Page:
HOT HINTS - Guide for Comanche 3

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Comanche 3 HOT HINTS:

(C)CheatMan,Inc. 2002

Shelter from the Norm: Most military helicopters have all the subtlety of a city 
bus. They're big, they're loud, and so they normally attract a lot of attention. 
Boeing Sikorsky's RAH-66 Comanche is different. Besides being the Army's most 
technologically advanced rotary aircraft, the Comanche is designed to survive on the 
modern battlefield thanks to its low-observable (LO) stealth characteristics. 

Comanche 3 is NovaLogic's newest helicopter simulation. Its five campaigns (referred 
to in the game as operations) feature a diverse mix of fast paced combat missions. 
Players will find themselves performing everything from long range surgical 
airstrikes to defensive combat air patrols. There are advancing enemy tank columns 
to halt, submarines to hunt down and sink, trains to de-rail, even nuclear reactors 
and chemical warfare plants to destroy. But what really sets this simulation apart 
is its emphasis on the importance of evading detection. 

In this respect Comanche 3 is shelter from the norm. It's one simulation that 
provides you with a change from all the cookie-cutter flight simulations that flood 
the marketplace these days. This game uses no linear detection equations or 
artificial radii with pre-set thresholds. All detection routines are handled 
dynamically. As a pilot, you can't look at a given situation and think to 
yourself "everything will be okay if I stay this far away from the enemy." If only 
it were that simple... 

Comanche 3 manipulates an enormous amount of data just to determine whether you've 
been spotted so it's easy to get lost trying to keep track of it all. Fortunately, a 
lot of what you need to remember is all common sense. But before we get into all the 
ways you can maximize your stealthiness, let's first take a look at how this 
simulation handles detection. Knowing how things work ahead of time will make it 
easier for you to figure out ways to beat the system later on. 

There are two basic means of detection in the Comanche 3 "world": general visibility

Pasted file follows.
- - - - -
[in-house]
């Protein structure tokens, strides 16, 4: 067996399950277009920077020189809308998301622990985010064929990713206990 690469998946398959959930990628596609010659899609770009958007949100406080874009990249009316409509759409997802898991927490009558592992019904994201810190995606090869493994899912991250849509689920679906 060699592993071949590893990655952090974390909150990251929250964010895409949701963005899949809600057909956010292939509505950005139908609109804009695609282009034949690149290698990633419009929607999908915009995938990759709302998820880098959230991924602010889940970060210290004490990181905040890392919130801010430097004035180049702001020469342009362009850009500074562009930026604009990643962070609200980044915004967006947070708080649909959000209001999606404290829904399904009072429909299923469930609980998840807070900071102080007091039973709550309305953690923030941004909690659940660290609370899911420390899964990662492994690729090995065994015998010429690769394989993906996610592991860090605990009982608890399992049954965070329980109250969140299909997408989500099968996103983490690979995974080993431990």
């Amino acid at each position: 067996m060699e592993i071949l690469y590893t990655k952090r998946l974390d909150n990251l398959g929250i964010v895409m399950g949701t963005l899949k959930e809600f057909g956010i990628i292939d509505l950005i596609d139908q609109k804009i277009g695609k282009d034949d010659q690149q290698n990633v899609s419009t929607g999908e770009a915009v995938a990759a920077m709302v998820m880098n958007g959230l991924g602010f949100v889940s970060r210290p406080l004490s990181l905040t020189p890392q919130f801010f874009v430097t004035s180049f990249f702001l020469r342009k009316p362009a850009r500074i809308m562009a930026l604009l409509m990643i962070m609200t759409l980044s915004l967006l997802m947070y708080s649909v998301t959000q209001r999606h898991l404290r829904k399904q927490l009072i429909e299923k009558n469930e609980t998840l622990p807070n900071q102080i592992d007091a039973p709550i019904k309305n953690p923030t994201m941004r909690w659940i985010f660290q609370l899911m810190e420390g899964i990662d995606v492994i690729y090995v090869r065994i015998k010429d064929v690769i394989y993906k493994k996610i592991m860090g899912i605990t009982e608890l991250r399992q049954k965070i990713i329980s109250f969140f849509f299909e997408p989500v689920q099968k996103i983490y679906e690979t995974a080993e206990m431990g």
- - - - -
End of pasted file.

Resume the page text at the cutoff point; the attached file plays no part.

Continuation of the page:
and radar. All military objects (such as AAA guns, radar towers, tanks, APCs, 
aircraft, etc.) are surrounded by a general zone of visibility. Each zone is unique 
to that object and is based upon the object's capacity to hear and see things going 
on around it. The size and shape of the zone depends entirely upon the object doing 
the viewing. A naval vessel like the Nanuchka, for example, has a much larger zone 
of visibility than a tank crew buttoned up inside a T-80. What's more, the Nanuchka 
has a zone which fans out 360 whereas a tank crew is limited to looking straight 
ahead through vision slits in the armor. 

This general zone of visibility is based primarily on sight but it takes into 
account thermal and audio detection also. Objects have the ability to detect other 
objects based on the amount of noise they make. Loud objects like tank engines or 
helicopter rotors can be heard from a long way away. Even at night when vision-based 
detection is degraded, objects equipped with thermal imagers can see just fine, 
thank you... and of course, sound travels just as far at night as it does during the 

The second means of detection is based upon radar. Modern combat revolves around the 
use of radar. Once spotted by radar, the enemy knows how high you're flying and how 
fast you're going. They can tell the direction you're heading and can guess where 
you came from. A good radar set can even tell what make and model aircraft you 
happen to be driving. 

Getting picked up on radar is like stepping on the proverbial third rail. It's only 
a matter of time until something nasty shows up in your vicinity. Luckily, not every 
object in Comanche 3 is equipped with its own radar. Fixed wing enemy aircraft all 
have radar but ground vehicles, unless they are air defense vehicles, typically will 
not. Naval vessels, on the other hand have very powerful radar. You will want to 
stay away from them whenever possible. Finally, important high-dollar targets like 
air bases or industrial complexes will either have a radar installation nearby or 
will be defended by a radar equipped object.